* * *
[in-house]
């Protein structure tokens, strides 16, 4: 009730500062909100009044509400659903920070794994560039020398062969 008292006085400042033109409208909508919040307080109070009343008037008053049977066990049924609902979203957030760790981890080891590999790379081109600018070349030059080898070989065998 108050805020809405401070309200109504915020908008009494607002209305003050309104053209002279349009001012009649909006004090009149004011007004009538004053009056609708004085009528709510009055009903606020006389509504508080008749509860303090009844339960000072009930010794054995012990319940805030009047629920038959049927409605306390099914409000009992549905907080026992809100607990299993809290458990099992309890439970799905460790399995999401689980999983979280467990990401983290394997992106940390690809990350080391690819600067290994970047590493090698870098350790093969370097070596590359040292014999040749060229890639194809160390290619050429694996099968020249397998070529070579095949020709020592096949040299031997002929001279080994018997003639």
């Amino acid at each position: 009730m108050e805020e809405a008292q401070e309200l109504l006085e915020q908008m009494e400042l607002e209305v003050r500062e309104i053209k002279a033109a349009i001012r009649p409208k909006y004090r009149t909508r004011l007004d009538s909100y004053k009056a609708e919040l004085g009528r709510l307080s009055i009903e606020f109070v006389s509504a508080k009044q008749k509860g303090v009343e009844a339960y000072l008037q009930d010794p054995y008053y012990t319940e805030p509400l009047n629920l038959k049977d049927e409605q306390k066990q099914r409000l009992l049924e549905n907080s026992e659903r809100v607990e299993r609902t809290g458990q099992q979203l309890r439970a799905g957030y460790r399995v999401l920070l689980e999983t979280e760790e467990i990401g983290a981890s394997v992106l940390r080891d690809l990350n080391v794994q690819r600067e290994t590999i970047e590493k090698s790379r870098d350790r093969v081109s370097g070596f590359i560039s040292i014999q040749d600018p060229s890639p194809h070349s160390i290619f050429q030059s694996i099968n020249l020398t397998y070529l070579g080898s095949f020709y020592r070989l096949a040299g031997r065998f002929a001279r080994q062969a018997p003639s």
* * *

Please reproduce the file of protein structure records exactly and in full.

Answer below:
[in-house]
């Protein structure tokens, strides 16, 4: 009730500062909100009044509400659903920070794994560039020398062969 008292006085400042033109409208909508919040307080109070009343008037008053049977066990049924609902979203957030760790981890080891590999790379081109600018070349030059080898070989065998 108050805020809405401070309200109504915020908008009494607002209305003050309104053209002279349009001012009649909006004090009149004011007004009538004053009056609708004085009528709510009055009903606020006389509504508080008749509860303090009844339960000072009930010794054995012990319940805030009047629920038959049927409605306390099914409000009992549905907080026992809100607990299993809290458990099992309890439970799905460790399995999401689980999983979280467990990401983290394997992106940390690809990350080391690819600067290994970047590493090698870098350790093969370097070596590359040292014999040749060229890639194809160390290619050429694996099968020249397998070529070579095949020709020592096949040299031997002929001279080994018997003639």
């Amino acid at each position: 009730m108050e805020e809405a008292q401070e309200l109504l006085e915020q908008m009494e400042l607002e209305v003050r500062e309104i053209k002279a033109a349009i001012r009649p409208k909006y004090r009149t909508r004011l007004d009538s909100y004053k009056a609708e919040l004085g009528r709510l307080s009055i009903e606020f109070v006389s509504a508080k009044q008749k509860g303090v009343e009844a339960y000072l008037q009930d010794p054995y008053y012990t319940e805030p509400l009047n629920l038959k049977d049927e409605q306390k066990q099914r409000l009992l049924e549905n907080s026992e659903r809100v607990e299993r609902t809290g458990q099992q979203l309890r439970a799905g957030y460790r399995v999401l920070l689980e999983t979280e760790e467990i990401g983290a981890s394997v992106l940390r080891d690809l990350n080391v794994q690819r600067e290994t590999i970047e590493k090698s790379r870098d350790r093969v081109s370097g070596f590359i560039s040292i014999q040749d600018p060229s890639p194809h070349s160390i290619f050429q030059s694996i099968n020249l020398t397998y070529l070579g080898s095949f020709y020592r070989l096949a040299g031997r065998f002929a001279r080994q062969a018997p003639s």